most Impossible for working people to
conduct their only form of campaign
against unjust conditions of employ
mentnamely, the strike. But Mr.
Taft goes further. Applauding in care
fully chosen phrase the injunction
which aids the employer, he denounces
the boycott, which is the last weapon j
left to the woikingniau. He condemns
the bill Introduced at the request of
Mr. Goiiipers of the Federation of La
bor because it legalizes the boycott.
"The boycott is an un-American weap
on," lie says, "ami I do not think that
the American people will sanction any
measure that nmkes it legal."
Perhaps that is true. The easiest
way for n slic k politician to avoid rgil
discussion of mi issue before the (To
ple is just simply to say it is un-American.
Hut it might have been worth
while for the gentleman who inter
viewed Mr. Taft to ask what he
thought of another form of boycott
namely, the boycotting of manhood by
offended employers, or, to be more ex
plicit, what is known as the blacklist.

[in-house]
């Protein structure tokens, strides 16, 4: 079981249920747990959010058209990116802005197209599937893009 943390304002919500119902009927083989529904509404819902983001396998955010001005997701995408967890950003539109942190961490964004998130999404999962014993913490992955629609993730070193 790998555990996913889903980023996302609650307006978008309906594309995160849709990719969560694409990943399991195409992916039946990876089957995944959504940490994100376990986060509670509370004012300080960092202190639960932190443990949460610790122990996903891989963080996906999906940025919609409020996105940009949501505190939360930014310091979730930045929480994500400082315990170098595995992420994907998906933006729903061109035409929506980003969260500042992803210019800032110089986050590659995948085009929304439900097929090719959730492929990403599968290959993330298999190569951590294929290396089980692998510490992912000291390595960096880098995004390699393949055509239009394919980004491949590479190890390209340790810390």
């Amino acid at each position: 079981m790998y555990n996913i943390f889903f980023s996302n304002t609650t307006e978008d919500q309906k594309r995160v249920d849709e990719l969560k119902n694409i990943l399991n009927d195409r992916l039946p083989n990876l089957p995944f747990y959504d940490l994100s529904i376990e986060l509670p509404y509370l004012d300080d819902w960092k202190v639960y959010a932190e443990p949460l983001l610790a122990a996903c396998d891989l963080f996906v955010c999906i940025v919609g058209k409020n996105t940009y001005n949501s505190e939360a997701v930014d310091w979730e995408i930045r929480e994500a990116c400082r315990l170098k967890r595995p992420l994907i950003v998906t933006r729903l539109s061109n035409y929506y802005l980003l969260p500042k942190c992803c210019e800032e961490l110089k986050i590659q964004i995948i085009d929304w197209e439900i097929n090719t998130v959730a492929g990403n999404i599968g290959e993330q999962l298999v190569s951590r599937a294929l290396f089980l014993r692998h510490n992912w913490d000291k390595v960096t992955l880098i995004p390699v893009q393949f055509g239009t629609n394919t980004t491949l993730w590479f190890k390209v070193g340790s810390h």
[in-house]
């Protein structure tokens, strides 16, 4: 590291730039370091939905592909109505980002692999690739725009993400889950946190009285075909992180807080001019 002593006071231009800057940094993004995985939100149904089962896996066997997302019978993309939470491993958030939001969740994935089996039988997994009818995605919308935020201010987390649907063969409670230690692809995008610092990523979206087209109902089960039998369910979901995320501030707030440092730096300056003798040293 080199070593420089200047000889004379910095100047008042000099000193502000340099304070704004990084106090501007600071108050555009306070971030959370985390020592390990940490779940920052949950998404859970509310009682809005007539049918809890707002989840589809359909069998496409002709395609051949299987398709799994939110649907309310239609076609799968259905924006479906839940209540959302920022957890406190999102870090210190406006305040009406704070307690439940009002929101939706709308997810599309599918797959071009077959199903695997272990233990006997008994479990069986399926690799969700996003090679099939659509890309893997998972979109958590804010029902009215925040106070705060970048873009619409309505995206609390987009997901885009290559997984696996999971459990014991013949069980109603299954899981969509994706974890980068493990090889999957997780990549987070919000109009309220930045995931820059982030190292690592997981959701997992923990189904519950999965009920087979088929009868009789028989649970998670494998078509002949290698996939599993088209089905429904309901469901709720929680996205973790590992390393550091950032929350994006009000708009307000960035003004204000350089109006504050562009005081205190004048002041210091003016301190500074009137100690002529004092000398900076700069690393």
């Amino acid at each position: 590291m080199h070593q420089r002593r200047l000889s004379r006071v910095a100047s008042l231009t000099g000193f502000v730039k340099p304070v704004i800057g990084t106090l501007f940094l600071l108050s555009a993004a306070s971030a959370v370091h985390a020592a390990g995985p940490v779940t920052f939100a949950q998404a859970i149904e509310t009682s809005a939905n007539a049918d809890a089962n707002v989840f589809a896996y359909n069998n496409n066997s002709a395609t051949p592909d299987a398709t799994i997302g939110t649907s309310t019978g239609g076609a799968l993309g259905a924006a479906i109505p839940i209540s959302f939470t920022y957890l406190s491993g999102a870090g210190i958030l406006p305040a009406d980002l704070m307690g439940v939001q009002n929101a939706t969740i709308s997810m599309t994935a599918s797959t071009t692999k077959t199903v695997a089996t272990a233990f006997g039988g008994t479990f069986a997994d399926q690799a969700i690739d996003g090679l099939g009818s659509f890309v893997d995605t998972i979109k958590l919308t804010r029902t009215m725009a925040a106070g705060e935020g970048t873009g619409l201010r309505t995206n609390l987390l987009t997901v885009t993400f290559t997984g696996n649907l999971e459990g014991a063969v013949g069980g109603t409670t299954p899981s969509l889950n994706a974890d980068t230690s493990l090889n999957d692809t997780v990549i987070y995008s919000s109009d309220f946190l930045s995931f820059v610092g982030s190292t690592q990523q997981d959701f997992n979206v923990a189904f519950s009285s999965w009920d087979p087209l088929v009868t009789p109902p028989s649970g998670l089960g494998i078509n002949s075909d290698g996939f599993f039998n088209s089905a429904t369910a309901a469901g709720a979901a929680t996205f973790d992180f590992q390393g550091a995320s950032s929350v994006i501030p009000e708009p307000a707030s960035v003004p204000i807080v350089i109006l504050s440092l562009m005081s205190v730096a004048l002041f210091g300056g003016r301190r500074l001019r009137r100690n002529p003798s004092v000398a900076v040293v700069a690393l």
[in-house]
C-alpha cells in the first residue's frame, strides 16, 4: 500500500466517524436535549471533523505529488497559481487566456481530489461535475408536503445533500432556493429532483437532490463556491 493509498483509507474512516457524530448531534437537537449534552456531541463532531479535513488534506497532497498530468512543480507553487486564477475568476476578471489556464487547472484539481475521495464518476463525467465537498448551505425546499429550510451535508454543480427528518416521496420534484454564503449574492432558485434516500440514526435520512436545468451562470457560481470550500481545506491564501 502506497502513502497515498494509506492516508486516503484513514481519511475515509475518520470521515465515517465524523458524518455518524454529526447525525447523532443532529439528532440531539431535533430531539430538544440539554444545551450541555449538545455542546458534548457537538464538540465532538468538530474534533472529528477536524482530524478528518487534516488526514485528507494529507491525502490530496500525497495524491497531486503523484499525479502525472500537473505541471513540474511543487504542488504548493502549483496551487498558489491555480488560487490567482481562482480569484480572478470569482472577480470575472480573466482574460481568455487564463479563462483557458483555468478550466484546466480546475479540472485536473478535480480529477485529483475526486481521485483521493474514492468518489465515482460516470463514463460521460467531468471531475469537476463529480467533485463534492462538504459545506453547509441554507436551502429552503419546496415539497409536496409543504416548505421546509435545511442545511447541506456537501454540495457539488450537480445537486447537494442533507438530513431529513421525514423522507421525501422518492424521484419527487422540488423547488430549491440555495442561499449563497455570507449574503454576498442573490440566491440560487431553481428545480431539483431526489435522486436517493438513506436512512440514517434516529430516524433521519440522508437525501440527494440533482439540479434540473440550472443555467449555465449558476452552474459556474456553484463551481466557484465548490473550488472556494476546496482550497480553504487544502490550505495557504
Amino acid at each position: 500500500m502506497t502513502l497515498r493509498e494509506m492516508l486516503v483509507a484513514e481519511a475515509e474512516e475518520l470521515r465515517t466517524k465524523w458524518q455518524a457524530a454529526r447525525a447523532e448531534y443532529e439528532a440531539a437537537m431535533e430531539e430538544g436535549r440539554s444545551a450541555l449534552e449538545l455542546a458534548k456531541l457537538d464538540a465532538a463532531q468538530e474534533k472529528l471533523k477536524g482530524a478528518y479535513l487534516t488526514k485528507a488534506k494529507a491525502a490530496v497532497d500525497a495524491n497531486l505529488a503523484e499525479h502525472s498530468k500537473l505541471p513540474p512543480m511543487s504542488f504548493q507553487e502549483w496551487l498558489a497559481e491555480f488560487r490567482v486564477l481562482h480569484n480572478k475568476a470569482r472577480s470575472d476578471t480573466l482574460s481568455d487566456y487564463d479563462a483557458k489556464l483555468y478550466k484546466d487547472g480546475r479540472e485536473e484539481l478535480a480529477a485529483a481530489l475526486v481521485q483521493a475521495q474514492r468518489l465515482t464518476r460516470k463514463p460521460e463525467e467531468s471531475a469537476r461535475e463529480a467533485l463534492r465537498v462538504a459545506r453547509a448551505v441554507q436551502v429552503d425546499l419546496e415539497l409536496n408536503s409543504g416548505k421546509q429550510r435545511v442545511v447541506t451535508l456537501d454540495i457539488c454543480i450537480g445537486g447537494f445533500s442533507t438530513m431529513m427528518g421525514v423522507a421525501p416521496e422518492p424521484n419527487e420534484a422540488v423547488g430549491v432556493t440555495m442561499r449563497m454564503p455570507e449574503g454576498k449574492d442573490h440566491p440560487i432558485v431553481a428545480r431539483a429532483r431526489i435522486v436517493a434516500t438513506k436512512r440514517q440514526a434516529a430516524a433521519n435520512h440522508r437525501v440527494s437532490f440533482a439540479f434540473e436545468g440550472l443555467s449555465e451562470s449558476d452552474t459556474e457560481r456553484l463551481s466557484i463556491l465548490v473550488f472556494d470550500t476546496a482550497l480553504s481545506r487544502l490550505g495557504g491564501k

Every student of labor conditions
knows that this system of ruling men
out of employment is becoming more
and more common. Every working
man knows and dreads it.
Mr. Taft's last message to the Amer
ican workingman before sailing in
high state at public expense on a tour
nround the world was a defense of
government by Injunction, an attack
upon the boycott and an implied ap
proval of the blacklist.
The Money Issue In the Campaign.
In ltXW it is not going to be free
coinage of silver. So far as money is
going to tie talked about it will be an
endeavor to determiue whether Theo
dore Roosevelt and George B. Cortel
you acted honorably In accepting more
than a quarter of a million of dollars
from men and corporations that had
favors to seek trnru the government in
the last week of the campaign of 1904.
Probably most people are familiar
with the story of this most disgraceful
sale of the power of an administration.
These are the facts briefly summa
rized: Mr. Roosevelt was president by in